C.T.: We usually try to do a mixture of both, though I’ve found that it really depends how we’re feeling during the set, in the moment. Just the other weekend we had a show that was a lot different than our other performances, where we jammed a lot more. We did a switch jam where we played each other’s instruments, and we played some extended versions of our songs which had some new stuff that we had never played before then. It all just kind of happened in the moment. That being said, we do go in with a few songs in mind that we’ve written for a kind of basic outline.

 B.N.: Another important aspect of our live stuff is that there’s only two of us. Some people might think that that could feel empty sonically, but for us I think it’s really freeing. It’s because I never feel like I’m held back from other melodies or sonic ideas beyond Carsten’s rhythms, and I’d say the same for Carsten, too. He’s not clashing up against anything other than what he wants to do. As a result we’re basically able to be creating all the time. Because the compositions are pretty bare, things somehow always work out.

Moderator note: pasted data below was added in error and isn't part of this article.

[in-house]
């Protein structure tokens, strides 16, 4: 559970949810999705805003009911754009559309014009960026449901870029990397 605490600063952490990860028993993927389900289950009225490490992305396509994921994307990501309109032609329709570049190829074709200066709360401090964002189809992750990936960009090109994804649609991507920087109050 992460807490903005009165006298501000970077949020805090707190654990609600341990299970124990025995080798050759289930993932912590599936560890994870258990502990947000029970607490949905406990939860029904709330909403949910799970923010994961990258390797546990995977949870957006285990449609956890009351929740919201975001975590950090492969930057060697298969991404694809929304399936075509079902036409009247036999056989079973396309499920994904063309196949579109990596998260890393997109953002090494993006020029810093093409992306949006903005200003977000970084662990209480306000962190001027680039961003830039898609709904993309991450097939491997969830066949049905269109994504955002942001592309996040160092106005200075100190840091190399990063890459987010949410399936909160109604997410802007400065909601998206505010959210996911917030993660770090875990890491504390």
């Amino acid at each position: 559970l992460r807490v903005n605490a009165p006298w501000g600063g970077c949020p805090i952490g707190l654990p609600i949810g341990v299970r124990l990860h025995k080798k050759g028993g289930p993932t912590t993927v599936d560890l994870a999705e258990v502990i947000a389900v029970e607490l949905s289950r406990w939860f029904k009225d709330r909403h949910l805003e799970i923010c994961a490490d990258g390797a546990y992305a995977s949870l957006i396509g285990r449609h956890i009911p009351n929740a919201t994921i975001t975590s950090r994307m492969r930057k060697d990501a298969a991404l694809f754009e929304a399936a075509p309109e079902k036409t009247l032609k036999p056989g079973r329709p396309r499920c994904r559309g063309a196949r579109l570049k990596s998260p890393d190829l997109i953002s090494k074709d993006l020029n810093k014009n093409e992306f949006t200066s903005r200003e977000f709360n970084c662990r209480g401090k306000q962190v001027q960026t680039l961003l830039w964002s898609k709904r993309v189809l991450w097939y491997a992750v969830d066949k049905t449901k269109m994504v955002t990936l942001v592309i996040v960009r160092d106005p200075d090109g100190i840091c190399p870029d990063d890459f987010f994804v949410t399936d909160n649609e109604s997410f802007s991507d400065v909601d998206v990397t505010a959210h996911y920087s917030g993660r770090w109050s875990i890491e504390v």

That being said, we have this dimension of using loops and effects that add to our sound and make it feel like more than just two people. Carsten will sometimes play keyboard and drums simultaneously, or maybe just keyboard. So one interesting thing about our live dynamic with the loops involved is that the second we hit the loop button, the song starts to grow and evolve on itself. So a lot of the times we’ll be inspired to play something new that is based off of something we’ve just played. That really mixes things up. We’ll have pretty organized compositions with spaces in between to just see what happens. But we also try to have some kind of mechanism for getting back on track.

-

Courtesy of Kai Nealis and Ithaca Underground

 Sun: That’s definitely important, because if you don’t have any way to reign it back in I bet your sets could get a little unruly.

C.T.: [Laughs] There’ve definitely been moments where I’ve been like, “I don’t know where we are.”